6000 Dutch cyclists, some very expensive road bikes, an awful lot of bananas, boxes of krentenbollen (currant buns), thousands of litres of sports drink, several tonnes of penne bolognaise at the finish and, for us, a little over five hours in the saddle…the 6th annual Classico Boretti ride. Continue reading
Tag Archives: Classico Boretti
110km is a long way for me to ride, particularly on a new bike with a new saddle. The Classico Boretti is sponsored by the makers of Italian kitchen appliances, and by the end of the trip I felt as if I’d completed the distance carrying an oven and sitting on a gas burner. Continue reading
I had hoped to bring you a Saturday photo of today’s Classico Boretti Bike Ride out of Amsterdam. I rode the 110km course, stopping along the way to take shots of the line of lycra loonies passing windmills and beaches, dunes and canals.
Then I arrived back in time to photograph others slower than myself (yes there were a few, though not many) crossing the finish line.
I got some great shots, but you’ll have to take my word for that, because…
I mounted my bike and rode home. ‘Now I should take a photo of myself,’ I thought. And I would have, only my camera was gone from the saddle bag.
Lost, stolen or strayed? I don’t know, but it’s gone.
If you found it, maybe outside the Velodrome where the Boretti finished, drop me a note in the comments box below and I’ll love you forever.
If you stole it, congratulations on crawling so nimbly through a tiny window of opportunity. Now could I have it back please?
Dear Cadel Evans,
Your 10 minutes 20 seconds was a good effort for the Giro prologue through the streets of Amsterdam today. A little Dutch boy beside me commented, ‘He’s riding even faster than the car behind him!’ You pipped my time for the course by just under 42 minutes. But you couldn’t have done it without my help…
While you were having breakfast this morning, I was contributing to grassroots Australian cycling by riding the Classico Boretti around the backblocks of Holland, trying to keep up with the Dutch amateur riders.
You’ve probably heard that elite sportsmen like you can’t develop without thousands of ordinary Richard Tullochs doing their personal bests in their chosen sports, so I hope you appreciate all l’m doing for you. It cost me 15 euros and a lot of muscle fatigue to support you today, but it was worth the money and the pain.
At around 8 am I joined some 5000 Dutch riders at the Amsterdam Velodrome.I thought the Classico Boretti would be a bit of a giggle – a few kilometres pedalling to the nearest cafe, then a quiet morning beer in the sunshine – but no, they take their cycling very seriously in Holland. Everyone but me had a smart racing bike, and serious cycling gear from their cycling club.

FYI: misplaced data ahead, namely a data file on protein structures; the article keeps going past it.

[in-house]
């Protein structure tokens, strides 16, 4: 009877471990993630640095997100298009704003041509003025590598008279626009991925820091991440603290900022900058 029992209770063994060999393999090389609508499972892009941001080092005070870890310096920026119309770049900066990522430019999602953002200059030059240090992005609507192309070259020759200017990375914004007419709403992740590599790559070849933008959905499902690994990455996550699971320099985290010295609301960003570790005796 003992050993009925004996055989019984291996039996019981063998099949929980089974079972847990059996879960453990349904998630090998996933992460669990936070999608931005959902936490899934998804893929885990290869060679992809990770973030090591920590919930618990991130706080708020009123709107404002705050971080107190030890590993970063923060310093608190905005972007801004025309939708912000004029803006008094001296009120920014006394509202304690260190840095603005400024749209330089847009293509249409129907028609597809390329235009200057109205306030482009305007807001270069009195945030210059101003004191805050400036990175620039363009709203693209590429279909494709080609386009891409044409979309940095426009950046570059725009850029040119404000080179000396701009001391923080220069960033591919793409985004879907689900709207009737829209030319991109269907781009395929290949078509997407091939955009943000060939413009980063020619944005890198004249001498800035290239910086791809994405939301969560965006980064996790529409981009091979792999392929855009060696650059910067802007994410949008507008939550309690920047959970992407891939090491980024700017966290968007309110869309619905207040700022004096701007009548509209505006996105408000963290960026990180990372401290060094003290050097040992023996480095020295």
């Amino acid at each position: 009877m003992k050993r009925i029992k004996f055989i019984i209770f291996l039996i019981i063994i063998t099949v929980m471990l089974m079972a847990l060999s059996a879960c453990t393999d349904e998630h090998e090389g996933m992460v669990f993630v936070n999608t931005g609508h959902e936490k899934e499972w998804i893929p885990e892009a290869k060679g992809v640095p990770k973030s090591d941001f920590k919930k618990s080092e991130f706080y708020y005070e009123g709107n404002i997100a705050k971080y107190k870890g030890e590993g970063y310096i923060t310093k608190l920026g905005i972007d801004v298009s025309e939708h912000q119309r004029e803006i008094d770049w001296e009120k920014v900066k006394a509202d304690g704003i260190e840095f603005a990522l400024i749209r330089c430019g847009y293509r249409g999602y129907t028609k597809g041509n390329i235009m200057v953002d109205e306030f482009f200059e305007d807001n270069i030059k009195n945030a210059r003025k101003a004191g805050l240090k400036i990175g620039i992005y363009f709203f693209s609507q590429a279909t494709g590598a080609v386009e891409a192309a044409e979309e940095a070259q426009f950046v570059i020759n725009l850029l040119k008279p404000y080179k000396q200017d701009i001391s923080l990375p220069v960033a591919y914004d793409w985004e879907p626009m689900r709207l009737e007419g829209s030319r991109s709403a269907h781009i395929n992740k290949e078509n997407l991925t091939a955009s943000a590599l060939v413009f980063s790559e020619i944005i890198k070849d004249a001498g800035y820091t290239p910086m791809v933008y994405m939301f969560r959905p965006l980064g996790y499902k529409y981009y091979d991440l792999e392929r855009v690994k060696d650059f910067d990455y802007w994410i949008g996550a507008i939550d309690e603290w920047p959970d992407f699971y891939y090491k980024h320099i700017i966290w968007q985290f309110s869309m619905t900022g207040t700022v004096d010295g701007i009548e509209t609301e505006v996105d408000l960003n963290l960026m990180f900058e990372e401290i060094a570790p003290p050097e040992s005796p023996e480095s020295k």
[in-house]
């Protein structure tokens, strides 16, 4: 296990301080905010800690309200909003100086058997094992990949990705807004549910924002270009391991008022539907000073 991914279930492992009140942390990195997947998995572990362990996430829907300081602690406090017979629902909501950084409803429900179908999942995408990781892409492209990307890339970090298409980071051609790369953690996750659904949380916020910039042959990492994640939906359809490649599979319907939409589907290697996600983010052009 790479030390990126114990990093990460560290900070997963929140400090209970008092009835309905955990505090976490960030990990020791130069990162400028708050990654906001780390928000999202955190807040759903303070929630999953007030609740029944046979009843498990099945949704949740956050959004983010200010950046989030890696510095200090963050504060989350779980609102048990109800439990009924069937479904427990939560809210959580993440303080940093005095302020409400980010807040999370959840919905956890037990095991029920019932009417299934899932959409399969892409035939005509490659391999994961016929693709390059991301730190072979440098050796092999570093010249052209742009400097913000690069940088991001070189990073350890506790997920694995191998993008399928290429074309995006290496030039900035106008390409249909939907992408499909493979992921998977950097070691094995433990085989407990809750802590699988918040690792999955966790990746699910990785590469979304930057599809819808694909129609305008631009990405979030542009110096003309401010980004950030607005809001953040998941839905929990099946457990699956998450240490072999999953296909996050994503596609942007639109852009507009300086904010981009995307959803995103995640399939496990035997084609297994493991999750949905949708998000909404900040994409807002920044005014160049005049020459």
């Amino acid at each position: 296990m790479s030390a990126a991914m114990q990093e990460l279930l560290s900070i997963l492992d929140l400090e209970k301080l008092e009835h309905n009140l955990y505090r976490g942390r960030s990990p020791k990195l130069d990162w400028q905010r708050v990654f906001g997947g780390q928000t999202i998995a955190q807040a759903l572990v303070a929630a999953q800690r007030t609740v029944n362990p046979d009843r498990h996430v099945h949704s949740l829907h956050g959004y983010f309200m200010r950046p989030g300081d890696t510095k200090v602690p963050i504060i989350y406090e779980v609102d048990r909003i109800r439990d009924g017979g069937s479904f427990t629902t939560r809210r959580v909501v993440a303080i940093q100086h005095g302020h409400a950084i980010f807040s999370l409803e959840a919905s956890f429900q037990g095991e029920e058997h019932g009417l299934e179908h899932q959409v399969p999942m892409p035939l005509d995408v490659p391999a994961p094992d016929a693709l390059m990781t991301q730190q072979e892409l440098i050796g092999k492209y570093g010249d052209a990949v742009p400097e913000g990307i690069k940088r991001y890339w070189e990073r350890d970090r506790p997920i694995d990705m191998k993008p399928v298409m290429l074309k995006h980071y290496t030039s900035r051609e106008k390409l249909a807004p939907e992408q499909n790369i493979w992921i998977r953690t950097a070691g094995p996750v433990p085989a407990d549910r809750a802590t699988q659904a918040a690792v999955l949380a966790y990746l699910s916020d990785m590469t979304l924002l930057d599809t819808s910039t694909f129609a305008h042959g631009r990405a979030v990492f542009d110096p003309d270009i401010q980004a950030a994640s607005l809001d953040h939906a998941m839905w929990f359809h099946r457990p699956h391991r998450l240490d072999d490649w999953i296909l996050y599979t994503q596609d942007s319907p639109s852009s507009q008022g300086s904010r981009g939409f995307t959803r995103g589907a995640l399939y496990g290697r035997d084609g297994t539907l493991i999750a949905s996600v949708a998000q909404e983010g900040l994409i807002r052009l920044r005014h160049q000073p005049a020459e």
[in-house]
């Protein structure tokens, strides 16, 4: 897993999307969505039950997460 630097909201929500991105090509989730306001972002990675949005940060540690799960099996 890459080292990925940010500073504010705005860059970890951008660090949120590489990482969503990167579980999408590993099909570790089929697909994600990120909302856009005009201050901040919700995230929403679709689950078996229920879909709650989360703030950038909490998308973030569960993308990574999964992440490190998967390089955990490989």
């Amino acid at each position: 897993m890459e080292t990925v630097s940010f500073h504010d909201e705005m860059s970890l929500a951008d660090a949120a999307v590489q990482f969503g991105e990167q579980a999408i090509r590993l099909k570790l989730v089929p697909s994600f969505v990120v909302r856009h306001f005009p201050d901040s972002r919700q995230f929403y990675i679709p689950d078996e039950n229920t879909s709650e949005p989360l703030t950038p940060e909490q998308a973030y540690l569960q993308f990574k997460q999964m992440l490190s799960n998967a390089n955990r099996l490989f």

I was hoping to slipstream a group of riders marginally stronger than myself, but within a few minutes, lycra was whipping past me and disappearing into the middle distance. I have a perfectly decent touring bike and reasonable touring legs, but they just couldn’t mix it with the tough Dutch hard men.
So I stopped worrying about my time, and after that I found the Classico Boretti was following a particularly beautiful course, heading out from Amsterdam towards the North Sea, then through the undulating dunes and the wealthy village of Bloemendaal, famous for its extremely successful hockey team featuring some of Australia’s finest players.
At a pit stop, the Boretti people provided lunch – a currant bun, half a banana and can of Red Bull. I’m not sure if you’re allowed to drink Red Bull, Cadel, but it seemed to make some of my fellow cyclists ride even faster.
But Cadel, you know how it is when the whole of Australia is depending on your performance. I hung in there and finished the 75km course, and when I collected my goody bag at the finish, there were still other riders trickling in, so I hadn’t come last!
The organisers ensured that we all got a bowl of pasta at the finish to make us feel Italian, and we had the chance to be photographed with the ‘Giro Miss’, a charming young woman who had been selected as the most attractive cycling fan in Amsterdam. It was tempting, but I know you guys only get kissed when you finish on the podium, so I didn’t think I’d earned it.
Then Boretti offered us all a free ride in a shuttle bus to see you ride the Giro. A bus? For cyclists? How wimpy would that be??! I rode my own bike to the Giro course, thank you very much, found a spot by the Apollolaan, and took the above photo of you. Hope you like it.
Good luck for the ride to Utrecht tomorrow, Cadel.
Your bruised and battered Aussie mate,
PS If I ever do the Classico Boretti again, I think I need one of those light bikes with very thin tyres and funny handlebars. Are you happy with your one, Cadel? Could you suggest any shops that sell them at reasonable prices?